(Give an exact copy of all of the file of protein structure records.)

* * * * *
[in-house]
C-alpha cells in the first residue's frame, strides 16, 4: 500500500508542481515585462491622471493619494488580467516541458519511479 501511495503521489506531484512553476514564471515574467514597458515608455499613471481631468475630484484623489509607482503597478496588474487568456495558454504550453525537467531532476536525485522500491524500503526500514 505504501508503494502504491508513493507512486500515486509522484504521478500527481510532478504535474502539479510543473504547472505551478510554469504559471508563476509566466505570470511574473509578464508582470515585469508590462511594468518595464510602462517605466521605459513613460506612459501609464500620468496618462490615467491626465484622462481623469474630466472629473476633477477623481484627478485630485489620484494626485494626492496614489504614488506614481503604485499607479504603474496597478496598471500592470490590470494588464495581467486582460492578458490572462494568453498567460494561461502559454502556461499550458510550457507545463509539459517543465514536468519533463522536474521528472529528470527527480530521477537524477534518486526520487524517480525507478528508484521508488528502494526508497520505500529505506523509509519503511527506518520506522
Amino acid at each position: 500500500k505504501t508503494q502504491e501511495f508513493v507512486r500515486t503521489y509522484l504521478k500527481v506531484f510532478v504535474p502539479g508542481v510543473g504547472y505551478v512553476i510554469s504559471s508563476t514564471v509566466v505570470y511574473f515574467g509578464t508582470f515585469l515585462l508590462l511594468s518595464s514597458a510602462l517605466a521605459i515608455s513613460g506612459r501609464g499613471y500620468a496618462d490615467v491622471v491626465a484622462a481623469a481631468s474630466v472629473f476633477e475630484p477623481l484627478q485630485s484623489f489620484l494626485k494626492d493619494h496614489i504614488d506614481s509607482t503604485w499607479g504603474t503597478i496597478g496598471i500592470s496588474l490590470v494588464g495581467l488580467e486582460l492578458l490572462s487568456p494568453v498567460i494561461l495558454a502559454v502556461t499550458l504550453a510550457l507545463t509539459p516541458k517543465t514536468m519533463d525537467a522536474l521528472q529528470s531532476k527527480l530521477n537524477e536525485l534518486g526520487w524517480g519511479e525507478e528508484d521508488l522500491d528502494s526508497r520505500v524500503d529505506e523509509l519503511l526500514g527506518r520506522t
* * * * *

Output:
[in-house]
C-alpha cells in the first residue's frame, strides 16, 4: 500500500508542481515585462491622471493619494488580467516541458519511479 501511495503521489506531484512553476514564471515574467514597458515608455499613471481631468475630484484623489509607482503597478496588474487568456495558454504550453525537467531532476536525485522500491524500503526500514 505504501508503494502504491508513493507512486500515486509522484504521478500527481510532478504535474502539479510543473504547472505551478510554469504559471508563476509566466505570470511574473509578464508582470515585469508590462511594468518595464510602462517605466521605459513613460506612459501609464500620468496618462490615467491626465484622462481623469474630466472629473476633477477623481484627478485630485489620484494626485494626492496614489504614488506614481503604485499607479504603474496597478496598471500592470490590470494588464495581467486582460492578458490572462494568453498567460494561461502559454502556461499550458510550457507545463509539459517543465514536468519533463522536474521528472529528470527527480530521477537524477534518486526520487524517480525507478528508484521508488528502494526508497520505500529505506523509509519503511527506518520506522
Amino acid at each position: 500500500k505504501t508503494q502504491e501511495f508513493v507512486r500515486t503521489y509522484l504521478k500527481v506531484f510532478v504535474p502539479g508542481v510543473g504547472y505551478v512553476i510554469s504559471s508563476t514564471v509566466v505570470y511574473f515574467g509578464t508582470f515585469l515585462l508590462l511594468s518595464s514597458a510602462l517605466a521605459i515608455s513613460g506612459r501609464g499613471y500620468a496618462d490615467v491622471v491626465a484622462a481623469a481631468s474630466v472629473f476633477e475630484p477623481l484627478q485630485s484623489f489620484l494626485k494626492d493619494h496614489i504614488d506614481s509607482t503604485w499607479g504603474t503597478i496597478g496598471i500592470s496588474l490590470v494588464g495581467l488580467e486582460l492578458l490572462s487568456p494568453v498567460i494561461l495558454a502559454v502556461t499550458l504550453a510550457l507545463t509539459p516541458k517543465t514536468m519533463d525537467a522536474l521528472q529528470s531532476k527527480l530521477n537524477e536525485l534518486g526520487w524517480g519511479e525507478e528508484d521508488l522500491d528502494s526508497r520505500v524500503d529505506e523509509l519503511l526500514g527506518r520506522t